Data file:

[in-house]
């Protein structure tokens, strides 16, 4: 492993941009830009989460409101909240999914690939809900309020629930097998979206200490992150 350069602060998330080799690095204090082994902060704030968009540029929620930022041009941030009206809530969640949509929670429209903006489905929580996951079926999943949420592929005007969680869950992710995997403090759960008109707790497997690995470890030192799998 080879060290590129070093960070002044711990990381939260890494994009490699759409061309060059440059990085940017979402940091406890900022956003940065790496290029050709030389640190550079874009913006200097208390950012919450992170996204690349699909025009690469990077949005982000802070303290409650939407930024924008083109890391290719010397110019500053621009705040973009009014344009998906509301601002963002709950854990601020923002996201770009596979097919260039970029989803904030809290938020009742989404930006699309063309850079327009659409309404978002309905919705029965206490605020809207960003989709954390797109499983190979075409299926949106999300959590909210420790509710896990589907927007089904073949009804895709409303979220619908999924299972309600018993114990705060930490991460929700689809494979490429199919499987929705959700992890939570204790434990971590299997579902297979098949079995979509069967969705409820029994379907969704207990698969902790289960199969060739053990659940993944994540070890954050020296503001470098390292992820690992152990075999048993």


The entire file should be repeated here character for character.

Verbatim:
[in-house]
């Protein structure tokens, strides 16, 4: 492993941009830009989460409101909240999914690939809900309020629930097998979206200490992150 350069602060998330080799690095204090082994902060704030968009540029929620930022041009941030009206809530969640949509929670429209903006489905929580996951079926999943949420592929005007969680869950992710995997403090759960008109707790497997690995470890030192799998 080879060290590129070093960070002044711990990381939260890494994009490699759409061309060059440059990085940017979402940091406890900022956003940065790496290029050709030389640190550079874009913006200097208390950012919450992170996204690349699909025009690469990077949005982000802070303290409650939407930024924008083109890391290719010397110019500053621009705040973009009014344009998906509301601002963002709950854990601020923002996201770009596979097919260039970029989803904030809290938020009742989404930006699309063309850079327009659409309404978002309905919705029965206490605020809207960003989709954390797109499983190979075409299926949106999300959590909210420790509710896990589907927007089904073949009804895709409303979220619908999924299972309600018993114990705060930490991460929700689809494979490429199919499987929705959700992890939570204790434990971590299997579902297979098949079995979509069967969705409820029994379907969704207990698969902790289960199969060739053990659940993944994540070890954050020296503001470098390292992820690992152990075999048993």